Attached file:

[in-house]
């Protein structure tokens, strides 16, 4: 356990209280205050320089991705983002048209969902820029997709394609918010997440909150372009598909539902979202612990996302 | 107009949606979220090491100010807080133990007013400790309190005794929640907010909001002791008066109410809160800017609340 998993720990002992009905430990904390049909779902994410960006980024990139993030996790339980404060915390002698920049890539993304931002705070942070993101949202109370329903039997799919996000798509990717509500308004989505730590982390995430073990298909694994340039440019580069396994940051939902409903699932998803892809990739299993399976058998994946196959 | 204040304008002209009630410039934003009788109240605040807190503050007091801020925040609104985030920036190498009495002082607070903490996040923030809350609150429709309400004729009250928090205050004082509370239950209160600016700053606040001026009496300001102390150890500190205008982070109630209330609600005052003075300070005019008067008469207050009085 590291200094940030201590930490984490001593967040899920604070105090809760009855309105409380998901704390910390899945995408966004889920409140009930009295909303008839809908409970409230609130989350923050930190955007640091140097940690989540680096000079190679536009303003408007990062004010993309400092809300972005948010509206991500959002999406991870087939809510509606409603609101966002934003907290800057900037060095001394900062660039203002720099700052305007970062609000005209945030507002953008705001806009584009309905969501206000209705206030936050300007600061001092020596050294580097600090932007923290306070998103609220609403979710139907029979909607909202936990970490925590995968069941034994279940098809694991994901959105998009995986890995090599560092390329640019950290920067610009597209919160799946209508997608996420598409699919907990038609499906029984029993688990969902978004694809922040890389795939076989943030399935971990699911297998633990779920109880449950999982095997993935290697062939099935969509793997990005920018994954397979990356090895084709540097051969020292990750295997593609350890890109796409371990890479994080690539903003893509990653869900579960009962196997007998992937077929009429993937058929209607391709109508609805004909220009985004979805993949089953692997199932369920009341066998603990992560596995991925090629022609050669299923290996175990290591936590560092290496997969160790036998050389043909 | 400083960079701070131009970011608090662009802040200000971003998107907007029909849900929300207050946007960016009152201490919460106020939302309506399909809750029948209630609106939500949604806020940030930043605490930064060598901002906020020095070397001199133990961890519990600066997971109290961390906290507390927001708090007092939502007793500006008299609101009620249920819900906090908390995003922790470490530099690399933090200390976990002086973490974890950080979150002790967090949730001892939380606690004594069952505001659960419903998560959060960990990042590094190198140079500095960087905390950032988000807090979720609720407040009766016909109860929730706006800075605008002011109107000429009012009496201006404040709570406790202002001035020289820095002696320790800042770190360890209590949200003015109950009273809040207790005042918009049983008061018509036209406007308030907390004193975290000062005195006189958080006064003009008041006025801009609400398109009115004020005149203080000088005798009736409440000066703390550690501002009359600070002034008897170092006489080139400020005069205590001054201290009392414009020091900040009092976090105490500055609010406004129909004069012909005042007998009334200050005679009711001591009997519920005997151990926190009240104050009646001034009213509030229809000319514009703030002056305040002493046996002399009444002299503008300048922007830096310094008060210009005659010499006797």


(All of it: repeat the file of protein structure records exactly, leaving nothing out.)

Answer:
[in-house]
């Protein structure tokens, strides 16, 4: 356990209280205050320089991705983002048209969902820029997709394609918010997440909150372009598909539902979202612990996302 | 107009949606979220090491100010807080133990007013400790309190005794929640907010909001002791008066109410809160800017609340 998993720990002992009905430990904390049909779902994410960006980024990139993030996790339980404060915390002698920049890539993304931002705070942070993101949202109370329903039997799919996000798509990717509500308004989505730590982390995430073990298909694994340039440019580069396994940051939902409903699932998803892809990739299993399976058998994946196959 | 204040304008002209009630410039934003009788109240605040807190503050007091801020925040609104985030920036190498009495002082607070903490996040923030809350609150429709309400004729009250928090205050004082509370239950209160600016700053606040001026009496300001102390150890500190205008982070109630209330609600005052003075300070005019008067008469207050009085 590291200094940030201590930490984490001593967040899920604070105090809760009855309105409380998901704390910390899945995408966004889920409140009930009295909303008839809908409970409230609130989350923050930190955007640091140097940690989540680096000079190679536009303003408007990062004010993309400092809300972005948010509206991500959002999406991870087939809510509606409603609101966002934003907290800057900037060095001394900062660039203002720099700052305007970062609000005209945030507002953008705001806009584009309905969501206000209705206030936050300007600061001092020596050294580097600090932007923290306070998103609220609403979710139907029979909607909202936990970490925590995968069941034994279940098809694991994901959105998009995986890995090599560092390329640019950290920067610009597209919160799946209508997608996420598409699919907990038609499906029984029993688990969902978004694809922040890389795939076989943030399935971990699911297998633990779920109880449950999982095997993935290697062939099935969509793997990005920018994954397979990356090895084709540097051969020292990750295997593609350890890109796409371990890479994080690539903003893509990653869900579960009962196997007998992937077929009429993937058929209607391709109508609805004909220009985004979805993949089953692997199932369920009341066998603990992560596995991925090629022609050669299923290996175990290591936590560092290496997969160790036998050389043909 | 400083960079701070131009970011608090662009802040200000971003998107907007029909849900929300207050946007960016009152201490919460106020939302309506399909809750029948209630609106939500949604806020940030930043605490930064060598901002906020020095070397001199133990961890519990600066997971109290961390906290507390927001708090007092939502007793500006008299609101009620249920819900906090908390995003922790470490530099690399933090200390976990002086973490974890950080979150002790967090949730001892939380606690004594069952505001659960419903998560959060960990990042590094190198140079500095960087905390950032988000807090979720609720407040009766016909109860929730706006800075605008002011109107000429009012009496201006404040709570406790202002001035020289820095002696320790800042770190360890209590949200003015109950009273809040207790005042918009049983008061018509036209406007308030907390004193975290000062005195006189958080006064003009008041006025801009609400398109009115004020005149203080000088005798009736409440000066703390550690501002009359600070002034008897170092006489080139400020005069205590001054201290009392414009020091900040009092976090105490500055609010406004129909004069012909005042007998009334200050005679009711001591009997519920005997151990926190009240104050009646001034009213509030229809000319514009703030002056305040002493046996002399009444002299503008300048922007830096310094008060210009005659010499006797």